England vs India second test comment: The batting collapse is as English as rainy picnics or the Archers

Even for a nation whose history is littered with famous batting meltdowns, this is a particularly dismal run for England

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The Independent Online

You can talk of new eras and of executing plans, you can banish troublesome players and turn all the dials on your PR machine up to 11, but it seems with England and cricket you can never escape the collapse.

Like rainy picnics, the Archers or a postman’s penchant for wearing shorts in February, the batting collapse remains a never-ending facet of life in England – its grim familiarity only making it slightly worse on every occasion, like a tiresome relative who only knows one joke.

It is the evil older brother of that other peculiarly English trait, eternal optimism, and it always wins their fights, a dark cloud to silence even the most vociferous cries of “I think it’s brightening up”.

And so it proved once again at Lord’s.

After the blow of losing a wicket to the last ball before lunch, England had come out from the break positively.

Suddenly the target was down to just 121 with five wickets still in hand, and with Joe Root well set and a deep batting line-up, the murmur of optimists began to grow around the ground.

Of course they should have known better, we should all have known better, but then everything is so much simpler in hindsight and a batting collapse by its very nature defies logic, even at the frequency with which this England side produces them.

This though was incompetence on an unprecedented scale, as Ishant Sharma, always the punchline never the punch, knocked over four of England’s batsmen in quick succession with a spell of short-pitched bowling that was more obvious than it was hostile.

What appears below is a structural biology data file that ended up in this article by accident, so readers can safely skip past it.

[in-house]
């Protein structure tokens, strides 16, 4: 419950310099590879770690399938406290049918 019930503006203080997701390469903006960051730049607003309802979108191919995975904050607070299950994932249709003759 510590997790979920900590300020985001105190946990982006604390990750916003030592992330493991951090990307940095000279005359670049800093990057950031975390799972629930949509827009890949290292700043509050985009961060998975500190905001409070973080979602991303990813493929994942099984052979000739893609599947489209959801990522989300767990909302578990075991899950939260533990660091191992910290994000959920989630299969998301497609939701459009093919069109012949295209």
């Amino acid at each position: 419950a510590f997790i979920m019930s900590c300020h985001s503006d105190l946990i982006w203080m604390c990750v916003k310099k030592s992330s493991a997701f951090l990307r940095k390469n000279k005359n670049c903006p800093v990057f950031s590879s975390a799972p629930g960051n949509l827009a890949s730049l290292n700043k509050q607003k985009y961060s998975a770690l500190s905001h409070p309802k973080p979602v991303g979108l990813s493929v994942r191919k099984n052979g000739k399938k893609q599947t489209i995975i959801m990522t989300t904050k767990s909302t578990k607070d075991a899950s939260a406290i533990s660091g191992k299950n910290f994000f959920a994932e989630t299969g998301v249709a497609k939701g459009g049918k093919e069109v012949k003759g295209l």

Alastair Cook is refusing to resign as England captain despite this defeat

The coup de grace though could not have been more perfect. Ravi Jadeja – India’s  moustache-curling, bat-twirling, irritator extraordinaire – running out his Trent Bridge sparring partner James Anderson with a direct hit.

At 1:57pm, England looked like they might pull off an unlikely win. By 2:46pm, they had lost the match – in less than an hour they had lost five wickets for only 25 runs.

Even for a nation whose history is littered with famous batting meltdowns, from the one that spawned the Ashes to the 2006 defeat in Adelaide via countless mishaps against West Indian pace attacks, this is a particularly dismal run for England who have suffered collapses now in nine successive Tests.

Perhaps in fact the thing it most resembles is a batting collapse – each consecutive crumbling somehow managing to be both increasingly predictable and yet even more unbelievable with every passing game.

From losing 8/54 and then 7/49 in successive innings at Brisbane, back in November, to losing 6/68 in the last Test at Trent Bridge, this England side are taking collapsing to all new highs – or should that be lows?

There was the loss of 6/61 in the first innings at Perth, the 5/18 against Sri Lanka at Headingley in June, or perhaps the connoisseur’s choice, the 5/6 in the second innings at Melbourne.

As the team reflects on another Test without a win, there will be blame for captain, coach and anyone else who cares to stand in the firing line, but as changes are made and new strategies planned, they would all do well to prepare against that oldest of foes, the English batting collapse.